16 Apr 2019 | 09.32 am
SMEs Investing Despite Brexit
Bibby Financial Services survey tracks SME confidence
16 Apr 2019 | 09.32 am
Brexit uncertainty continues to worry Irish SME owners but it hasn’t stopped them from investing in their businesses or anticipating further growth, according to new research.
The insights are contained in the latest SME Ireland Confidence Tracker, which is published by Bibby Financial Services Ireland. More than 200 SMEs were surveyed for the report between February and March last.
The survey found that 80% of Irish SMEs continued to invest in their business as the original March 29 Brexit deadline approached. The main areas of investment were staff training and development (42%), digital and IT capabilities (33%) and additional machinery and equipment (33%).
In addition, almost half of Irish SMEs expect to see either a slight (37%) or significant (12%) increase in sales in Q2 of 2019, despite the uncertainty regarding the outcome of Brexit. A further 38% expect their sales to remain steady.
However, the research found that Brexit was still having a negative effect on SMEs’ confidence. Sales expectations have been trending downwards since Q3 of 2018, when two-thirds of SMEs anticipated an increase in sales.
The focus on investment is set to continue into Q2, with an average spend of €110,000 planned by SMEs over the next three months.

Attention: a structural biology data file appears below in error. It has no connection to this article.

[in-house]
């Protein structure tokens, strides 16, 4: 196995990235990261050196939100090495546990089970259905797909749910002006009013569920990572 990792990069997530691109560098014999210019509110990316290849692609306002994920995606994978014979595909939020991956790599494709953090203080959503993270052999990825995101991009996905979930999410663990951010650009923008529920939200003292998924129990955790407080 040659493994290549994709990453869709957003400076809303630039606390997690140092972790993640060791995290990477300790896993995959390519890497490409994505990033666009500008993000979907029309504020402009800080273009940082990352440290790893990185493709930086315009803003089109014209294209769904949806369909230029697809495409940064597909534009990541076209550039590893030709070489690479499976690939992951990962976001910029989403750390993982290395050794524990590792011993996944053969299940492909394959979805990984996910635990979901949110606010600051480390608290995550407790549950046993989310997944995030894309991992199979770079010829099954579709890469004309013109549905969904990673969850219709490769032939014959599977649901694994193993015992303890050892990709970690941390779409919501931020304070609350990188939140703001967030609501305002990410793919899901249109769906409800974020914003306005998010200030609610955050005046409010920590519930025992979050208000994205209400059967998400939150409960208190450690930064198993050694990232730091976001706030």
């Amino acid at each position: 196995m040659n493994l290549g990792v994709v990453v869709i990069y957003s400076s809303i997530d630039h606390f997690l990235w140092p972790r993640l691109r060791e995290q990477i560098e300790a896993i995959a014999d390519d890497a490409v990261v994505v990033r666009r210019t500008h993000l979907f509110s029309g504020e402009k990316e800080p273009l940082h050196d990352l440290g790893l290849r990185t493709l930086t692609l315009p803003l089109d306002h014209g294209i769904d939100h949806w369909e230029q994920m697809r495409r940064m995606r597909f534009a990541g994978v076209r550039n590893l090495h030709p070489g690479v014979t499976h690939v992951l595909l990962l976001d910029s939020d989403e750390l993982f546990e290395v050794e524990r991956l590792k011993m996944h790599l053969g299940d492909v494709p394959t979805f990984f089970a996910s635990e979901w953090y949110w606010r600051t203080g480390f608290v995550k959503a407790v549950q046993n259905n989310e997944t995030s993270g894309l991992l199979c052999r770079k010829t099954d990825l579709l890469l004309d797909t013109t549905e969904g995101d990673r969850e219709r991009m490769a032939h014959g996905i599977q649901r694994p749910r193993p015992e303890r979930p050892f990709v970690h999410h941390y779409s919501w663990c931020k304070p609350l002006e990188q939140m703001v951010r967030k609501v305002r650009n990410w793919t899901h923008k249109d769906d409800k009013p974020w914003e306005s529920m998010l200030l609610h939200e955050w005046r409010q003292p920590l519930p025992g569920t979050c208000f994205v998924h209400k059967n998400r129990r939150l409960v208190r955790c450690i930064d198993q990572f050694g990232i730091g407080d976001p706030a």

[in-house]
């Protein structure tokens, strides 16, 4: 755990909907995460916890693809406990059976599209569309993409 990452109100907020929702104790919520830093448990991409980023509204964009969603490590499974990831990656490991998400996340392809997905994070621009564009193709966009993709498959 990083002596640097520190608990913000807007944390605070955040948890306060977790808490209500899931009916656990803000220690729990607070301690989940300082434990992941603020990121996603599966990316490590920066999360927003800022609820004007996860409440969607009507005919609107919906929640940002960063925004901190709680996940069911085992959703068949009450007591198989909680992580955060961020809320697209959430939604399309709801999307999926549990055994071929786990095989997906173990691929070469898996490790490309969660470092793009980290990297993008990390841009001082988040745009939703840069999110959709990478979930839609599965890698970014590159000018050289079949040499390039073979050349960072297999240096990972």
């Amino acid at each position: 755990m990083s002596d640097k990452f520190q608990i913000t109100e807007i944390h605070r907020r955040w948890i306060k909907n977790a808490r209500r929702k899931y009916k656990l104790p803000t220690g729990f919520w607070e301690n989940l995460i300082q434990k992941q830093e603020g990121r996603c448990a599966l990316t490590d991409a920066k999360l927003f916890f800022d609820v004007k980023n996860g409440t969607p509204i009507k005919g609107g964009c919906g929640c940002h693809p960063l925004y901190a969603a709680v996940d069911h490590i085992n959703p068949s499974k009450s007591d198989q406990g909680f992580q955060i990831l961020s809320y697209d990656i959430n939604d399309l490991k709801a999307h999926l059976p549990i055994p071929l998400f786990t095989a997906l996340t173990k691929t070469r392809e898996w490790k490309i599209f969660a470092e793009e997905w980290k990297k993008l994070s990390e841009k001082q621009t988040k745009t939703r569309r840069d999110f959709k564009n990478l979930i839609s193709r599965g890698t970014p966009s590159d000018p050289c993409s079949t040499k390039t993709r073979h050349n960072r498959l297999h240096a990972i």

A reduction in operating costs is the major driver of this planned investment, cited by 27% of businesses, followed by a need to keep ahead of competitors (23%) and replace equipment or technology that has deteriorated (19%).
The survey also found that of those SMEs that have no plans for investment in the next three months, 55% cite the UK’s exit from the EU as the chief limiting factor, followed by domestic economic uncertainty (38%), and cashflow issues (34%).
There is also continued dissatisfaction with the amount of state support provided for SMEs ahead of Brexit. Some 63% of respondents believe the government should have done more to assist the sector, while 71% identified a need for tax breaks.
Additional measures cited include the need for a lower VAT rate or additional mentoring.
Other findings in the survey showed that one-third (34%) of SMEs have suffered a bad debt over the past 12 months. That figure is down 5% since Q3 of 2018, with the average length of time taken to receive payment remaining steady at 33 days.
Commenting on the survey findings, Mark O’Rourke (pictured), managing director at Bibby Financial Services Ireland, said that the most recent Brexit extension will only extend the uncertainty for Irish SMEs.
“It’s clear from our research that, in the face of these challenges, Irish SMEs remain largely optimistic about the potential for growth, and are focusing on investment in order to grow and future-proof their businesses as much as possible,” O’Rourke added.
“At the same time, however, there is continued concern over the amount of support SMEs have received from the government, and any disruption to cashflow and working capital will present a serious threat to businesses’ profitability.
“Many SMEs are unaware of the range of financing options available to them – including invoice financing – that can offer them greater support and flexibility in everyday operations and in growing their business.”
Bibby Financial Services Ireland is part of Bibby Financial Services Group, an independent financial services partner to over 10,000 businesses across 14 countries. The Irish operation was established in 2006 and has a team of 30 employees based in Sandyford, Dublin.